Big Bear himself, who had become decrepit, and the lordly Poundmaker, who sturdily maintained that he had only defended himself when attacked at Cutknife, were confined to the Stony Mountain penitentiary for a time, but released when a medical board decided that the change from out of doors would soon end their lives.

It stirred up the powerful Cree element under Poundmaker at Battleford, where depredations were committed, and where the white people barricaded behind stockades suffered siege and the imminent danger of famine and attack for many weeks. It sent its echoes down into the south-west part of the territories where the warlike Blackfeet confederacy had its centre.

There must be a pretty wholesome hanging in the North-West, and the gentlemen whom the authorities must give first attention to are the two villains just named, Poundmaker, Big Bear, Little Pine, Lucky Man, and those bloody wolves who perpetrated the butcheries at Frog Lake.

It was not an enviable duty, and as the men crossed the river in the darkness and started their ride through a region that was supposed to be infested with hundreds on the warpath, it looked rather like a last patrol. However, after a hard ride they made Battleford to find that Poundmaker had surrendered, Middleton having just then arrived.

And when Otter decided to go out and attack Poundmaker these, with the few who had been at Battleford, and those who had come from Fort Pitt under Inspector Dickens, made up seventy-five Police, who went on that errand with Otter, and some 200 of his infantry and artillery.

Poundmaker was a splendid-looking man, stately and grave in manner, and his chivalry at Cutknife, where he ordered the "cease firing" when Otter was withdrawing, entitled him to consideration. I recall his pride in the long pleats of glossy black hair that adorned his handsome head.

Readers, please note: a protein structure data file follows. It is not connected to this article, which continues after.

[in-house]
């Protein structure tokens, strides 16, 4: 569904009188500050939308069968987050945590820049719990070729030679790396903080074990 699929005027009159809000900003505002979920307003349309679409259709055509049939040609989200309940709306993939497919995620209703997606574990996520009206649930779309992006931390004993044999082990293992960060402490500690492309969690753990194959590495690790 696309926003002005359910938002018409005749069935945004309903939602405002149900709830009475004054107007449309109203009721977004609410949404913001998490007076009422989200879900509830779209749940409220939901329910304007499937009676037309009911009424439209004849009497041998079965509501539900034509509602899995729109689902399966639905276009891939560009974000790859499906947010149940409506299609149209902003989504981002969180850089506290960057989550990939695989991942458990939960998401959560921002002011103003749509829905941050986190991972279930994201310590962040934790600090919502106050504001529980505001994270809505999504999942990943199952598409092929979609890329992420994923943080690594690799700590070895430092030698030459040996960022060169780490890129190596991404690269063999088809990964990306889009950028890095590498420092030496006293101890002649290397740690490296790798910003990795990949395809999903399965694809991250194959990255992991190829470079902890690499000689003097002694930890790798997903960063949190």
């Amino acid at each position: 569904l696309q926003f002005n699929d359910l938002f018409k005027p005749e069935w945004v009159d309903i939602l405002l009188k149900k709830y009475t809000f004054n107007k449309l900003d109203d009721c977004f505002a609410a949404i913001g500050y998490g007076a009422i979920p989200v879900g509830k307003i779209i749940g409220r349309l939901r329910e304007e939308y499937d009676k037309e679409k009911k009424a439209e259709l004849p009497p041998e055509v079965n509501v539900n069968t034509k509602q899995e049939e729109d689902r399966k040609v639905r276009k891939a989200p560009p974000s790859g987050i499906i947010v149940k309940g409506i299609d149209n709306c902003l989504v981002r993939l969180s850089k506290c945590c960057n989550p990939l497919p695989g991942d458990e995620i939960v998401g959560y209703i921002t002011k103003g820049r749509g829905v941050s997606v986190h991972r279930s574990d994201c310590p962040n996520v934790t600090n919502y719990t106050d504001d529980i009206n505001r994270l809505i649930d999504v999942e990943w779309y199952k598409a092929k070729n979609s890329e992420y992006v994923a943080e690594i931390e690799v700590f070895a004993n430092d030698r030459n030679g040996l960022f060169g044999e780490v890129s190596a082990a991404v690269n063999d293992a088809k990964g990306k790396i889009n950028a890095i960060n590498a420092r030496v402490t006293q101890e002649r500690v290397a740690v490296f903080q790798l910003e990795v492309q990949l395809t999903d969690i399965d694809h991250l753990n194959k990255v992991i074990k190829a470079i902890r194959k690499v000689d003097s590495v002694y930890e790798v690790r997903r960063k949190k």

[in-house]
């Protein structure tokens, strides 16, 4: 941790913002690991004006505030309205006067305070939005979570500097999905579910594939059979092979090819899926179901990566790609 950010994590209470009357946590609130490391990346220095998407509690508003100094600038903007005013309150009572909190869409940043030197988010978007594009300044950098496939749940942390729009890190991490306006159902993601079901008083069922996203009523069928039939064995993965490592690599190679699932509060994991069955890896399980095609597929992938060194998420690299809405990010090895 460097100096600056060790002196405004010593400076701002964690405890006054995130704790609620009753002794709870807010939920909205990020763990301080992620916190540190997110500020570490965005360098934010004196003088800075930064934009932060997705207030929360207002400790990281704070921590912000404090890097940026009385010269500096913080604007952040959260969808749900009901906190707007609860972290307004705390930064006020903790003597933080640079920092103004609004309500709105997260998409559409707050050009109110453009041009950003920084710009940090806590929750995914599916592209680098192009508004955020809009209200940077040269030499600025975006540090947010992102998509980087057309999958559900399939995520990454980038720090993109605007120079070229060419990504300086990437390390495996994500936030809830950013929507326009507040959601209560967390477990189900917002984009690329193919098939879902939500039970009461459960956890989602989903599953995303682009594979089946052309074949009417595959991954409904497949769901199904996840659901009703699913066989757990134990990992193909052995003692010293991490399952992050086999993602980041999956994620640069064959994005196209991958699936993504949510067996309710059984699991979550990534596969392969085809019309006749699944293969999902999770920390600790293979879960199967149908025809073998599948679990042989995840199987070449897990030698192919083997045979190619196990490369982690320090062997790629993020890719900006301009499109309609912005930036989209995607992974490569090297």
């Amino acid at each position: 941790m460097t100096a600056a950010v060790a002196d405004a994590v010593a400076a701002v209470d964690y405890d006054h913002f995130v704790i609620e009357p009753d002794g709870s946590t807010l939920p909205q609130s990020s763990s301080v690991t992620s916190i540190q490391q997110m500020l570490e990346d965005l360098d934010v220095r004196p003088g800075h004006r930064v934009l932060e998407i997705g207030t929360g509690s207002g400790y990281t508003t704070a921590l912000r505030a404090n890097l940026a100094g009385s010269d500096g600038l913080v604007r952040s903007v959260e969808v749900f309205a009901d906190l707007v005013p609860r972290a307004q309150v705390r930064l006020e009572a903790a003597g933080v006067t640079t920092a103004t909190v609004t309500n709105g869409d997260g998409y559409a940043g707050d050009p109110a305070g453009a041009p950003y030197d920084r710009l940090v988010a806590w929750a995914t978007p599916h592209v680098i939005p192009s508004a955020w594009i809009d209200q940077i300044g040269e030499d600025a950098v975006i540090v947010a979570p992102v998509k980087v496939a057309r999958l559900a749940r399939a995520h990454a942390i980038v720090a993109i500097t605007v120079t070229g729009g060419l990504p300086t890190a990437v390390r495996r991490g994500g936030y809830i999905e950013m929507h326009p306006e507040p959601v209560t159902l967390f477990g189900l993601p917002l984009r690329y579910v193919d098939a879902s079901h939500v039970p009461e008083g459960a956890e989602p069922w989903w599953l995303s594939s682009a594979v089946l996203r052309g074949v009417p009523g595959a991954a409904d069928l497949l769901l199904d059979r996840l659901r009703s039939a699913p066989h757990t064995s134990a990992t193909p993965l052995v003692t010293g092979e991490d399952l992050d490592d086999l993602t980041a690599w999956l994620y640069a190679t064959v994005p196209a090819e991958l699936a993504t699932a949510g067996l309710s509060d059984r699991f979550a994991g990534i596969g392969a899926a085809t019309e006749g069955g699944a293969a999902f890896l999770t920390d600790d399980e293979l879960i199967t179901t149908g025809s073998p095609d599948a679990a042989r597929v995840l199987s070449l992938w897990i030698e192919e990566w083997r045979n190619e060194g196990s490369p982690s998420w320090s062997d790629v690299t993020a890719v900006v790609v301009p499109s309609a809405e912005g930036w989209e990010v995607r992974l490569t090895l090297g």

The lazy rascal never works, but sits at home drinking strong tea, smoking and telling lies, while his wives, young ones and old ones, and his brawling papooses go abroad looking for something to eat. Now besides Poundmaker, there were among those Stoney Crees two other mischief-loving half-and-half Chiefs. One delighted in the name of Lucky Man, and the other of Little Pine.

Poundmaker has always been successful as a boaster, and there is hardly a squaw on the whole reserve who does not think him to be one of the most illustrious and mighty men alive.

There was "Charlie" Ross, for instance, whom I recall meeting at Battleford in Riel's day as the Mounted Police scout who seemed to bear a charmed life, and who did much to save the situation in the fight with Poundmaker at Cutknife Hill.

These two vagabonds leagued themselves with Poundmaker, when the first tidings of the the outbreak reached them, and painting their faces, went abroad among the young men, inciting them to revolt. They reminded them, that if they arose they would have plenty of big feasts, for the prairie was full of the white men's cattle. And Little Pine glanced with snaky eyes toward the town of Battleford.